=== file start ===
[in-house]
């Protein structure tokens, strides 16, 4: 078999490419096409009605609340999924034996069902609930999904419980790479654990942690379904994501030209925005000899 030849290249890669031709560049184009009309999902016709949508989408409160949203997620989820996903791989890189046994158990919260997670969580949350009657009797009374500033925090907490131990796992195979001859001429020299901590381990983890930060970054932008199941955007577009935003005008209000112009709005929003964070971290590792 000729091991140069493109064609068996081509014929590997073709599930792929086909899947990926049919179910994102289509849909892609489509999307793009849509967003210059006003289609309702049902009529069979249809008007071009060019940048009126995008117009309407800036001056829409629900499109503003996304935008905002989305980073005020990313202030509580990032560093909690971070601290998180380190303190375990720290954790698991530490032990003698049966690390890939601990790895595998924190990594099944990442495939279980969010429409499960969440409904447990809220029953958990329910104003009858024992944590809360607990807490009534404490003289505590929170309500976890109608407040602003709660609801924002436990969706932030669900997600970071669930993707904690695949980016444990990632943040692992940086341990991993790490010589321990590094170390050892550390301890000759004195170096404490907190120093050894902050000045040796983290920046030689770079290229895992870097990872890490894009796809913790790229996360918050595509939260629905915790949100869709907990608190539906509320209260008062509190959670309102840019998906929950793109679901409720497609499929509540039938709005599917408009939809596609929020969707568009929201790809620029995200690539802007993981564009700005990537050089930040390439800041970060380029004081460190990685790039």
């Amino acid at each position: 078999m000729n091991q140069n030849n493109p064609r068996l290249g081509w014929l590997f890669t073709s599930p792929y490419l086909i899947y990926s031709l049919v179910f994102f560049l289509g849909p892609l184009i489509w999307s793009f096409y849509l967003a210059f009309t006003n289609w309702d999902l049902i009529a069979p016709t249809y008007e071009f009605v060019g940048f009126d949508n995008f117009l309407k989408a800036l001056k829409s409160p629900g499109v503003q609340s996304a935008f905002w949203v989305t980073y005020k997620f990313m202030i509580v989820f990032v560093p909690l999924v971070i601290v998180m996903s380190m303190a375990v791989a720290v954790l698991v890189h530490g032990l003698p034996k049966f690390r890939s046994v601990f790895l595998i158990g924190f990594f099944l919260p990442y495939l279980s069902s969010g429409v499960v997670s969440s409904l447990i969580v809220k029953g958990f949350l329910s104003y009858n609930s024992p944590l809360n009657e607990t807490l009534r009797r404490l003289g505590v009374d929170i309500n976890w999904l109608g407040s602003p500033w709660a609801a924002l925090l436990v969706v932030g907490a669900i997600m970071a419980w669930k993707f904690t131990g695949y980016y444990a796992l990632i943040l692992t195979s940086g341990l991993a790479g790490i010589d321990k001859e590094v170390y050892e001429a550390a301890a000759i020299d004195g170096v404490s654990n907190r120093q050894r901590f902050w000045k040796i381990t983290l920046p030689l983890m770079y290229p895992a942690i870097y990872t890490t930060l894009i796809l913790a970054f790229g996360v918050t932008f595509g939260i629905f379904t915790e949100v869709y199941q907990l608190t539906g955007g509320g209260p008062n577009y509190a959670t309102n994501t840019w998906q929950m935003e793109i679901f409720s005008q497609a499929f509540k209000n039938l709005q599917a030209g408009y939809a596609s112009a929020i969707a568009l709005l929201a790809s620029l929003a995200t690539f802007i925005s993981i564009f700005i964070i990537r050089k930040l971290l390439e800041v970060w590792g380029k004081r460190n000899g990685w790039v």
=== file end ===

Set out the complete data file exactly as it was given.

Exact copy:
[in-house]
């Protein structure tokens, strides 16, 4: 078999490419096409009605609340999924034996069902609930999904419980790479654990942690379904994501030209925005000899 030849290249890669031709560049184009009309999902016709949508989408409160949203997620989820996903791989890189046994158990919260997670969580949350009657009797009374500033925090907490131990796992195979001859001429020299901590381990983890930060970054932008199941955007577009935003005008209000112009709005929003964070971290590792 000729091991140069493109064609068996081509014929590997073709599930792929086909899947990926049919179910994102289509849909892609489509999307793009849509967003210059006003289609309702049902009529069979249809008007071009060019940048009126995008117009309407800036001056829409629900499109503003996304935008905002989305980073005020990313202030509580990032560093909690971070601290998180380190303190375990720290954790698991530490032990003698049966690390890939601990790895595998924190990594099944990442495939279980969010429409499960969440409904447990809220029953958990329910104003009858024992944590809360607990807490009534404490003289505590929170309500976890109608407040602003709660609801924002436990969706932030669900997600970071669930993707904690695949980016444990990632943040692992940086341990991993790490010589321990590094170390050892550390301890000759004195170096404490907190120093050894902050000045040796983290920046030689770079290229895992870097990872890490894009796809913790790229996360918050595509939260629905915790949100869709907990608190539906509320209260008062509190959670309102840019998906929950793109679901409720497609499929509540039938709005599917408009939809596609929020969707568009929201790809620029995200690539802007993981564009700005990537050089930040390439800041970060380029004081460190990685790039």
């Amino acid at each position: 078999m000729n091991q140069n030849n493109p064609r068996l290249g081509w014929l590997f890669t073709s599930p792929y490419l086909i899947y990926s031709l049919v179910f994102f560049l289509g849909p892609l184009i489509w999307s793009f096409y849509l967003a210059f009309t006003n289609w309702d999902l049902i009529a069979p016709t249809y008007e071009f009605v060019g940048f009126d949508n995008f117009l309407k989408a800036l001056k829409s409160p629900g499109v503003q609340s996304a935008f905002w949203v989305t980073y005020k997620f990313m202030i509580v989820f990032v560093p909690l999924v971070i601290v998180m996903s380190m303190a375990v791989a720290v954790l698991v890189h530490g032990l003698p034996k049966f690390r890939s046994v601990f790895l595998i158990g924190f990594f099944l919260p990442y495939l279980s069902s969010g429409v499960v997670s969440s409904l447990i969580v809220k029953g958990f949350l329910s104003y009858n609930s024992p944590l809360n009657e607990t807490l009534r009797r404490l003289g505590v009374d929170i309500n976890w999904l109608g407040s602003p500033w709660a609801a924002l925090l436990v969706v932030g907490a669900i997600m970071a419980w669930k993707f904690t131990g695949y980016y444990a796992l990632i943040l692992t195979s940086g341990l991993a790479g790490i010589d321990k001859e590094v170390y050892e001429a550390a301890a000759i020299d004195g170096v404490s654990n907190r120093q050894r901590f902050w000045k040796i381990t983290l920046p030689l983890m770079y290229p895992a942690i870097y990872t890490t930060l894009i796809l913790a970054f790229g996360v918050t932008f595509g939260i629905f379904t915790e949100v869709y199941q907990l608190t539906g955007g509320g209260p008062n577009y509190a959670t309102n994501t840019w998906q929950m935003e793109i679901f409720s005008q497609a499929f509540k209000n039938l709005q599917a030209g408009y939809a596609s112009a929020i969707a568009l709005l929201a790809s620029l929003a995200t690539f802007i925005s993981i564009f700005i964070i990537r050089k930040l971290l390439e800041v970060w590792g380029k004081r460190n000899g990685w790039v």